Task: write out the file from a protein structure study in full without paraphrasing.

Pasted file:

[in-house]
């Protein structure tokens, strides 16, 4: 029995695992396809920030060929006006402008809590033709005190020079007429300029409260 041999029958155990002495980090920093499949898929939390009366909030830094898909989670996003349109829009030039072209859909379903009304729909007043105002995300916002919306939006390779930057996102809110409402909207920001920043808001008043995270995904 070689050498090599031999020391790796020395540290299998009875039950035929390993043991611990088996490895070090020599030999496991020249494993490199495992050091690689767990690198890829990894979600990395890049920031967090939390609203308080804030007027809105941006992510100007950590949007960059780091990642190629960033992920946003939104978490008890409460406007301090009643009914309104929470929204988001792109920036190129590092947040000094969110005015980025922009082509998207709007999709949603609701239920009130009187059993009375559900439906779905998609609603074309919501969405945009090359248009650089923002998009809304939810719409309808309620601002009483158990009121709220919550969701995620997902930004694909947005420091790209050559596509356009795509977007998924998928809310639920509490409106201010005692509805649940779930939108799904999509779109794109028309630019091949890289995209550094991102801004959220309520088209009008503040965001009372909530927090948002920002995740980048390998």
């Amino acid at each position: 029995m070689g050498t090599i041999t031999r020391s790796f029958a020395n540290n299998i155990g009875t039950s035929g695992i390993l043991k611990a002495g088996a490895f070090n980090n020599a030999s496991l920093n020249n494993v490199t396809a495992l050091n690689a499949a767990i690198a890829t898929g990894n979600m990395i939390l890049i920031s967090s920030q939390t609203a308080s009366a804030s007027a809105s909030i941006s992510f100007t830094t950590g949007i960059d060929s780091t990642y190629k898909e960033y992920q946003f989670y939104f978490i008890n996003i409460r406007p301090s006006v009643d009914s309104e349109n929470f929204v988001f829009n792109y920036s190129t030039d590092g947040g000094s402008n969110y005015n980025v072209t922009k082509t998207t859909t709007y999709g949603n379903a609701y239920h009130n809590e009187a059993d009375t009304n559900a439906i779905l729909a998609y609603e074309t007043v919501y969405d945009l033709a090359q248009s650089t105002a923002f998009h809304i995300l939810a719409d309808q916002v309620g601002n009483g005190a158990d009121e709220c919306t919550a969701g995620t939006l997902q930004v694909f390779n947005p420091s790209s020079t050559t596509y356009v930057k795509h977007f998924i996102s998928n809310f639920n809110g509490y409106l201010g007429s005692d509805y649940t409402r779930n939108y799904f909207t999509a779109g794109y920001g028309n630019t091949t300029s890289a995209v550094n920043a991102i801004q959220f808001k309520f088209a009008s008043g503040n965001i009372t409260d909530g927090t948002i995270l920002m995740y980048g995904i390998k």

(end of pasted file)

[in-house]
């Protein structure tokens, strides 16, 4: 029995695992396809920030060929006006402008809590033709005190020079007429300029409260 041999029958155990002495980090920093499949898929939390009366909030830094898909989670996003349109829009030039072209859909379903009304729909007043105002995300916002919306939006390779930057996102809110409402909207920001920043808001008043995270995904 070689050498090599031999020391790796020395540290299998009875039950035929390993043991611990088996490895070090020599030999496991020249494993490199495992050091690689767990690198890829990894979600990395890049920031967090939390609203308080804030007027809105941006992510100007950590949007960059780091990642190629960033992920946003939104978490008890409460406007301090009643009914309104929470929204988001792109920036190129590092947040000094969110005015980025922009082509998207709007999709949603609701239920009130009187059993009375559900439906779905998609609603074309919501969405945009090359248009650089923002998009809304939810719409309808309620601002009483158990009121709220919550969701995620997902930004694909947005420091790209050559596509356009795509977007998924998928809310639920509490409106201010005692509805649940779930939108799904999509779109794109028309630019091949890289995209550094991102801004959220309520088209009008503040965001009372909530927090948002920002995740980048390998």
């Amino acid at each position: 029995m070689g050498t090599i041999t031999r020391s790796f029958a020395n540290n299998i155990g009875t039950s035929g695992i390993l043991k611990a002495g088996a490895f070090n980090n020599a030999s496991l920093n020249n494993v490199t396809a495992l050091n690689a499949a767990i690198a890829t898929g990894n979600m990395i939390l890049i920031s967090s920030q939390t609203a308080s009366a804030s007027a809105s909030i941006s992510f100007t830094t950590g949007i960059d060929s780091t990642y190629k898909e960033y992920q946003f989670y939104f978490i008890n996003i409460r406007p301090s006006v009643d009914s309104e349109n929470f929204v988001f829009n792109y920036s190129t030039d590092g947040g000094s402008n969110y005015n980025v072209t922009k082509t998207t859909t709007y999709g949603n379903a609701y239920h009130n809590e009187a059993d009375t009304n559900a439906i779905l729909a998609y609603e074309t007043v919501y969405d945009l033709a090359q248009s650089t105002a923002f998009h809304i995300l939810a719409d309808q916002v309620g601002n009483g005190a158990d009121e709220c919306t919550a969701g995620t939006l997902q930004v694909f390779n947005p420091s790209s020079t050559t596509y356009v930057k795509h977007f998924i996102s998928n809310f639920n809110g509490y409106l201010g007429s005692d509805y649940t409402r779930n939108y799904f909207t999509a779109g794109y920001g028309n630019t091949t300029s890289a995209v550094n920043a991102i801004q959220f808001k309520f088209a009008s008043g503040n965001i009372t409260d909530g927090t948002i995270l920002m995740y980048g995904i390998k």